If You Ask Me by Eleanor Roosevelt

If You Ask Me
by Eleanor Roosevelt

August 1958


Just what do you think any president could have done (outside of plunging us into war) that would have kept this country from having a recession?

Any president might, several years ago, have asked the economic leaders of our country—in cooperation with the UN—to plan for the development of markets in other areas of the world and to make a survey of things which could be produced for these markets. The fact that we were helping develop these countries and could buy from their natural resources (as could other developed nations) would mean that they in turn could buy from us. This would have brought the United States increased trade as well as good will.

Also I think we could have had a much more imaginative agricultural policy. Instead of keeping land out of production, we could, by cooperating with the UN specialized agency of food and agriculture have found ways of developing our resources and using the surpluses for the good of mankind.


Do you like the looks of these new sack dresses?

No, I don't like the looks of these dresses at all!


Is it true that your branch and your husband's branch of the family pronounce the name Roosevelt differently? Do you prefer Rose-velt or Roose-velt?

I have never heard it pronounced in either my husband's family or in my family in any way but "Rose-velt."


Do you regard Sir Winston Churchill's paintings as art?

I am not an art critic. I like some of Sir Winston's paintings very much, but I doubt that he is really a professional artist. Amateurs can be good too and contribute to the appreciation of art.


How do you explain the fact that you've grown much better-looking as you've grown older?

I thank you for the compliment. It simply means that as you grow older, people don't expect you to be as good-looking as they expect a young person to be, so they are kinder in their judgments.


I am a member of the D.A.R., but I am shocked and outraged at their recent stand against the United Nations. If you were in my place, Mrs. Roosevelt, would you resign or would you stay in the organization and try to fight for what you believe?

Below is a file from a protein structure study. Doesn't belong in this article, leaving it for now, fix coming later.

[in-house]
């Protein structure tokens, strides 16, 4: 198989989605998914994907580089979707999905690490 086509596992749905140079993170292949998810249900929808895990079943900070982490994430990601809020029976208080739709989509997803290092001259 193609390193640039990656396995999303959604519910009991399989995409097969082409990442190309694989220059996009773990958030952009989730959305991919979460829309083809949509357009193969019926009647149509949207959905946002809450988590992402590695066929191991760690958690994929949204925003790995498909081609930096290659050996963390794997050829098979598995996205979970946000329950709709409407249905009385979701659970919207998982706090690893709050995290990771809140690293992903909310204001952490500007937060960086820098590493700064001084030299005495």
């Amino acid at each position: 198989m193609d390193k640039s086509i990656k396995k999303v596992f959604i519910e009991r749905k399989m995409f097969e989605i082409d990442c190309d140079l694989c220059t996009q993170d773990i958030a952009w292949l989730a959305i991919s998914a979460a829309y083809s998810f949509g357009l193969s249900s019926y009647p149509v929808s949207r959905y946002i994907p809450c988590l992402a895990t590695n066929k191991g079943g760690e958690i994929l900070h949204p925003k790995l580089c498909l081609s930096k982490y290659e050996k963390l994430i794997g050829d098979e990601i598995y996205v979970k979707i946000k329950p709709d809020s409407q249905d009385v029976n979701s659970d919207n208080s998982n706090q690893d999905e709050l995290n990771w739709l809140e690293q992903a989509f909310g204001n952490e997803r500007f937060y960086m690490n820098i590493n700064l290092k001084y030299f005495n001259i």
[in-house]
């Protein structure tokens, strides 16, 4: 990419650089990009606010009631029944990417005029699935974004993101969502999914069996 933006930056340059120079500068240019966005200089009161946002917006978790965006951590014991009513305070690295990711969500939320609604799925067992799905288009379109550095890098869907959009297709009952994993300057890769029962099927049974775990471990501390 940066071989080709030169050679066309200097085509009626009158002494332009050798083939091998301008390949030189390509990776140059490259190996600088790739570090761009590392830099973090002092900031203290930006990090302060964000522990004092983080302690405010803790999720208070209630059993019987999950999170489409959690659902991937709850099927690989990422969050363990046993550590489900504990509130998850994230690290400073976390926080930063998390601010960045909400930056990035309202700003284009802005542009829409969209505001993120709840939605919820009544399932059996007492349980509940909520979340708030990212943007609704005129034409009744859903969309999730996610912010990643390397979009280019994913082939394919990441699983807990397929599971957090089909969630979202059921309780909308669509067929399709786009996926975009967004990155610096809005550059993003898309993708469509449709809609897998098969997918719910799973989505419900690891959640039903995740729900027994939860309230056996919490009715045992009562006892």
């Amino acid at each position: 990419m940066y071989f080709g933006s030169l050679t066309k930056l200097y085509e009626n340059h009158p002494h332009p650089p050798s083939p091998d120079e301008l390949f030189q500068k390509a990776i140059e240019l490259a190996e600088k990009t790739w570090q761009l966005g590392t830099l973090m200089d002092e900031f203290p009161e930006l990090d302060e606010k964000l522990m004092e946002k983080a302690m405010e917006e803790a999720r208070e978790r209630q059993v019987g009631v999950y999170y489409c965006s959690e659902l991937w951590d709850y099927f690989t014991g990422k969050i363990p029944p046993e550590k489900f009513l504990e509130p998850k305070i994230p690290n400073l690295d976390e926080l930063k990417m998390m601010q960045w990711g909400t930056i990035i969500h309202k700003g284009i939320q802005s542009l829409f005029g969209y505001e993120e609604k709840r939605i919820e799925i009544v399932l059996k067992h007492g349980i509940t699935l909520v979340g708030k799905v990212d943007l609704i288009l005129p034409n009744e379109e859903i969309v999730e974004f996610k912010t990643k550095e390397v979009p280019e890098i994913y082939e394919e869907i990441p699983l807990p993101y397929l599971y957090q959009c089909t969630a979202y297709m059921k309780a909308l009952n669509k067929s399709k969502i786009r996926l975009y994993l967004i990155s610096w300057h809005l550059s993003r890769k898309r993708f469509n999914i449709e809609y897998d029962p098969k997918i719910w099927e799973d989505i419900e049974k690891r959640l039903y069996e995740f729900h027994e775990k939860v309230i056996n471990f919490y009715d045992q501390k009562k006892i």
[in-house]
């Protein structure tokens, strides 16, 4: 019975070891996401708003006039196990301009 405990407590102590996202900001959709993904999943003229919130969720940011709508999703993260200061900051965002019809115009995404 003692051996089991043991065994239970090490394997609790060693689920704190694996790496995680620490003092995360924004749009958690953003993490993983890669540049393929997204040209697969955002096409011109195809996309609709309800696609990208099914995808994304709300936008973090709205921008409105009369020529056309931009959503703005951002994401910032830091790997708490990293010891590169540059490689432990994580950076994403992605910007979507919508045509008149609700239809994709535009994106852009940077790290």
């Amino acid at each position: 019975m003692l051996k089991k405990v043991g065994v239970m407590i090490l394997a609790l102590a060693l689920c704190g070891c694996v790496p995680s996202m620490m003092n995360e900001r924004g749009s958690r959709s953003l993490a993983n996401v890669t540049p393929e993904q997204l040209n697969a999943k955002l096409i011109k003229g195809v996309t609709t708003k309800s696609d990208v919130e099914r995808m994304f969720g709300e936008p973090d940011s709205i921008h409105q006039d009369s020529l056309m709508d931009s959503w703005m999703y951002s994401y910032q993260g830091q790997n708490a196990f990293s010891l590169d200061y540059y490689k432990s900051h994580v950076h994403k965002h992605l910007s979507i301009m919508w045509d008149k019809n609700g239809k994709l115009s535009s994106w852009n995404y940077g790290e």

I would stay in and fight for what I believe. Eventually I think you will win out. There were at least seventy-five people who objected to the stand taken by the D.A.R. and if all of you stay in and add to your numbers, you ultimately will win out.

I think the D.A.R. stand showed clearly how unaware it is of the world as it exists today; and I hope you will be successful in keeping up the courage of those members who are fighting for a saner attitude on the part of such a very important organization.


In a recent McCall's you said: "I do not happen to have come in contact with the ‘religious bigotry' of the Catholic Church." Wouldn't you call Cardinal Spellman's attack on you some years back a good example of just such bigotry?

That is past history. The Cardinal changed his mind, and I don't think we should bring the matter up again. There may well be bigotry in all of our churches, but I don't happen to have come in contact with it.


I wonder if you deplore as much as I do the tendency of most magazines today to publish so much material about sex?

I really haven't noticed that this is done. I am afraid I read only such things in magazines as I feel compelled to read because of the author or of a particular point of view that I want to understand. This does not happen to be a subject which has drawn my attention often.


Would you tell me which one of your sons reminds you most of his father? In what way?

All my sons have something that reminds me of their father, but I don't think any one more than the others. Their voices, all of them, when they speak on radio or TV or over the telephone, are often strikingly like their father's; but none of them looks exactly like him.

< Previous Column 1958 Next Column >

About this document

If You Ask Me, August 1958

Roosevelt, Eleanor, 1884-1962
[ ERPP bio | VIAF | WorldCat | DPLA | SNAC ]

McCall's, volume 85, August 1958

Digital edition created by The Eleanor Roosevelt Papers Project

Digital edition published 2014, 2016 by
The Eleanor Roosevelt Papers Project
The George Washington University
Old Main Building, Suite 406
1951 F Street, NW
Washington, DC